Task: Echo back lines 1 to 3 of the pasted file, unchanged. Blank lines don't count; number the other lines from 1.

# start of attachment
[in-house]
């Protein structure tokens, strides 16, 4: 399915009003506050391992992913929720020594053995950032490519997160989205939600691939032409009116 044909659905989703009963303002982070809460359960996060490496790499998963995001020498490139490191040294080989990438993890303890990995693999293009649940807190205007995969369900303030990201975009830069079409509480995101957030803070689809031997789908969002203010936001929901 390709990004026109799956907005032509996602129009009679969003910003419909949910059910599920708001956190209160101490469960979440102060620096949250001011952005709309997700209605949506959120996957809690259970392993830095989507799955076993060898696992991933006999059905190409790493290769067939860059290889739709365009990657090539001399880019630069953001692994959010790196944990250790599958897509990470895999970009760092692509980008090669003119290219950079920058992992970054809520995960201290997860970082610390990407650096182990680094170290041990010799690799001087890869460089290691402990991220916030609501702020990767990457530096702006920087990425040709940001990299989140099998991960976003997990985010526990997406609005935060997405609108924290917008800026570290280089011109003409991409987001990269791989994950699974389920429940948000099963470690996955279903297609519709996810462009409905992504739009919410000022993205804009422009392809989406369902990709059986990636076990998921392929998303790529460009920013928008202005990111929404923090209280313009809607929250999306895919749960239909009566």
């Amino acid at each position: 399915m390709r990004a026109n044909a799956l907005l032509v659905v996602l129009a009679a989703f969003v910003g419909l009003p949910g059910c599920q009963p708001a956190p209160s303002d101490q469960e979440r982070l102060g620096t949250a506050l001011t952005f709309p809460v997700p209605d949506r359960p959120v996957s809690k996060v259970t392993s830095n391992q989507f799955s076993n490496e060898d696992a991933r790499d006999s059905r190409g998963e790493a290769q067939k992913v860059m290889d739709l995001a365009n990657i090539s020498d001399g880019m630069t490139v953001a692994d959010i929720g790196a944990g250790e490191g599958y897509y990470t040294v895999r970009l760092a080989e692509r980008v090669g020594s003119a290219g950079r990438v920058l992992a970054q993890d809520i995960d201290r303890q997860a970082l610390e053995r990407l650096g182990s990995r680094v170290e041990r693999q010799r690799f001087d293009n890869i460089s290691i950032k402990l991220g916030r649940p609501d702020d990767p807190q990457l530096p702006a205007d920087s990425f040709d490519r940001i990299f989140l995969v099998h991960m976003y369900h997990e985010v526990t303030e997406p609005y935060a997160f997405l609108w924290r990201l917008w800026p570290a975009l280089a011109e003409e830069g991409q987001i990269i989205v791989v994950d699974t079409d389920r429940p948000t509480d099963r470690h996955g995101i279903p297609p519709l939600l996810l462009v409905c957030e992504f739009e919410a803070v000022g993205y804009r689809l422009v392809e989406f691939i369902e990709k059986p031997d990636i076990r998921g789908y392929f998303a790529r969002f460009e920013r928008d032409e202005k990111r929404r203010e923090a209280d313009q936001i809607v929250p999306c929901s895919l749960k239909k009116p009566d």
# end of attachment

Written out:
[in-house]
């Protein structure tokens, strides 16, 4: 399915009003506050391992992913929720020594053995950032490519997160989205939600691939032409009116 044909659905989703009963303002982070809460359960996060490496790499998963995001020498490139490191040294080989990438993890303890990995693999293009649940807190205007995969369900303030990201975009830069079409509480995101957030803070689809031997789908969002203010936001929901 390709990004026109799956907005032509996602129009009679969003910003419909949910059910599920708001956190209160101490469960979440102060620096949250001011952005709309997700209605949506959120996957809690259970392993830095989507799955076993060898696992991933006999059905190409790493290769067939860059290889739709365009990657090539001399880019630069953001692994959010790196944990250790599958897509990470895999970009760092692509980008090669003119290219950079920058992992970054809520995960201290997860970082610390990407650096182990680094170290041990010799690799001087890869460089290691402990991220916030609501702020990767990457530096702006920087990425040709940001990299989140099998991960976003997990985010526990997406609005935060997405609108924290917008800026570290280089011109003409991409987001990269791989994950699974389920429940948000099963470690996955279903297609519709996810462009409905992504739009919410000022993205804009422009392809989406369902990709059986990636076990998921392929998303790529460009920013928008202005990111929404923090209280313009809607929250999306895919749960239909009566």
């Amino acid at each position: 399915m390709r990004a026109n044909a799956l907005l032509v659905v996602l129009a009679a989703f969003v910003g419909l009003p949910g059910c599920q009963p708001a956190p209160s303002d101490q469960e979440r982070l102060g620096t949250a506050l001011t952005f709309p809460v997700p209605d949506r359960p959120v996957s809690k996060v259970t392993s830095n391992q989507f799955s076993n490496e060898d696992a991933r790499d006999s059905r190409g998963e790493a290769q067939k992913v860059m290889d739709l995001a365009n990657i090539s020498d001399g880019m630069t490139v953001a692994d959010i929720g790196a944990g250790e490191g599958y897509y990470t040294v895999r970009l760092a080989e692509r980008v090669g020594s003119a290219g950079r990438v920058l992992a970054q993890d809520i995960d201290r303890q997860a970082l610390e053995r990407l650096g182990s990995r680094v170290e041990r693999q010799r690799f001087d293009n890869i460089s290691i950032k402990l991220g916030r649940p609501d702020d990767p807190q990457l530096p702006a205007d920087s990425f040709d490519r940001i990299f989140l995969v099998h991960m976003y369900h997990e985010v526990t303030e997406p609005y935060a997160f997405l609108w924290r990201l917008w800026p570290a975009l280089a011109e003409e830069g991409q987001i990269i989205v791989v994950d699974t079409d389920r429940p948000t509480d099963r470690h996955g995101i279903p297609p519709l939600l996810l462009v409905c957030e992504f739009e919410a803070v000022g993205y804009r689809l422009v392809e989406f691939i369902e990709k059986p031997d990636i076990r998921g789908y392929f998303a790529r969002f460009e920013r928008d032409e202005k990111r929404r203010e923090a209280d313009q936001i809607v929250p999306c929901s895919l749960k239909k009116p009566d």